Then, for the two most important proposals from Coburn, please allow a personal digression, which is important not because of my involvement but because of the public reaction to it. I ran for Congress last year in a special election down here in coastal Alabama. (Alas, I finished fourth of nine candidates.) This is an area full of veterans, and of patriotic supporters thereof. I thus found myself speaking often of my very first job out of college, as a Reagan-administration appointee to the VA, in public affairs. I spoke of what I saw at the VA 27 years ago that was good, and what was bad, and of what lessons I thought were still applicable nearly a full generation after my experiences.
And I’d wrap up the discussion, whether in speeches or candidate forums or even a diner, with a proposal I’d been mulling for years, ever since my brief employment at the VA, an idea I’d never had any opportunity to pursue. Why not, I asked, give VA patients the same ability to find their own doctors that Medicare patients have, or that military Tricare enrollees have? If a senior citizen can carry a government-issued card and use it for service with any participating doctor or hospital, why can’t a VA patient? Why must a VA patient get care only from a VA treatment facility, even if the nearest such facility is more than 100 miles away?
Wouldn’t it mean better care, and probably less expensive care, if a qualified veteran far from a VA clinic could receive treatment right in his hometown? Let the care follow the veteran to his own doctor, rather than monopolizing it in institutions that might include some wonderful health-care professionals but are overly bureaucratized and stretched way too thin?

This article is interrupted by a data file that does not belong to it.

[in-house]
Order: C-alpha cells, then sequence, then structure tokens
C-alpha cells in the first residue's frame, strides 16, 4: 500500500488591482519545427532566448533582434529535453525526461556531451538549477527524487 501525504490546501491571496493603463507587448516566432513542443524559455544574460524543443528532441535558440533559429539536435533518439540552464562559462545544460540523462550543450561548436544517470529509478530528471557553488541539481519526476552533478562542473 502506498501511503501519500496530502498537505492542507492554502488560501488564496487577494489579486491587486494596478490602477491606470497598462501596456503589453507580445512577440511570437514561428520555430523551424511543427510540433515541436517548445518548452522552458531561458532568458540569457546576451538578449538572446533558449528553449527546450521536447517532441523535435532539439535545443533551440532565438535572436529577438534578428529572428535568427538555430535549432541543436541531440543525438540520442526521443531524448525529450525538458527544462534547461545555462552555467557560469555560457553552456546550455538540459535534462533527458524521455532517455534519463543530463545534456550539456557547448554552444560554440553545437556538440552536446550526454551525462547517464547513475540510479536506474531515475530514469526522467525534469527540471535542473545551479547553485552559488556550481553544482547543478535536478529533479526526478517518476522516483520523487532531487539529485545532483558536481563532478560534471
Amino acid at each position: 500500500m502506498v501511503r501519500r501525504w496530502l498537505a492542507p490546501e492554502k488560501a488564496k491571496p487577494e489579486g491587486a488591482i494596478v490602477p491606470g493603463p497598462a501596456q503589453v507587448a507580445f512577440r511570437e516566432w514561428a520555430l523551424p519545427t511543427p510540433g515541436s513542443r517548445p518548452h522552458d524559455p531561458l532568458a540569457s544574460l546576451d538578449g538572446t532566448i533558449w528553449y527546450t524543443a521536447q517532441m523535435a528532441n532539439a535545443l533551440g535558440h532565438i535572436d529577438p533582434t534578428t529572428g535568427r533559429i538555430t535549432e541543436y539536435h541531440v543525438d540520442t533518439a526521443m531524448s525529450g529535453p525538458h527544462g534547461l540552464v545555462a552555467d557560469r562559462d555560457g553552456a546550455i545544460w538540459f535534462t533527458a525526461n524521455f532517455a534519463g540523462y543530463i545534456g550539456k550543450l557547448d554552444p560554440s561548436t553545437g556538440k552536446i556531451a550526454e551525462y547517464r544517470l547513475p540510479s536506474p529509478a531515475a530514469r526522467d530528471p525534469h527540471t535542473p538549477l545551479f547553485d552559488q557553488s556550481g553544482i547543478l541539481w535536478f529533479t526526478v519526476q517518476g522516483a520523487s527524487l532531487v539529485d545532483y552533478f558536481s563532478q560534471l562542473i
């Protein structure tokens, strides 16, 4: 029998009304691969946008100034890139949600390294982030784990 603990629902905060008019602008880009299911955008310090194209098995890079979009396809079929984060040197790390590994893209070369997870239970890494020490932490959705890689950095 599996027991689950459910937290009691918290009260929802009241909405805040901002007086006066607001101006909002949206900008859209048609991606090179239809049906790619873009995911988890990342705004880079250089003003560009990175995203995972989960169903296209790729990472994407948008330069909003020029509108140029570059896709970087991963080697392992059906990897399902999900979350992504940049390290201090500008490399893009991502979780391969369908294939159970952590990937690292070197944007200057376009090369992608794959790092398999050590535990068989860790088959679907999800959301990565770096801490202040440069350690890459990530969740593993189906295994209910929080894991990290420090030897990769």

Inevitably — and I do mean every single time I brought this up — I was met with enthusiastic applause (or, if in smaller groups, energetic nods of approval). The idea isn’t brilliant; it’s just basic common sense.
In that light, I was thrilled last week when I began to focus on Sanders’s VA bill and found that Coburn is pushing exactly this idea. One of his proposals would create a pilot program for veterans suffering the longest wait times to gain access to non-VA providers. The second proposal would more broadly allow vets to “seek care nearer to their homes — and with providers they trust.”
These two proposals really should transcend ideology. There’s no good reason why liberals, any more than conservatives, should object to letting the portability of Medicare be a model for veterans as well.
The VA does some things, including specialized services such as prosthetic technology, very well. A lot of its employees care deeply about the ex-military personnel they serve. But where the VA fails, it sometimes fails miserably. Public policy should provide every means possible for veterans to escape such failing care.
— Quin Hillyer is a contributing editor for National Review. He can be followed on Twitter at @QuinHillyer.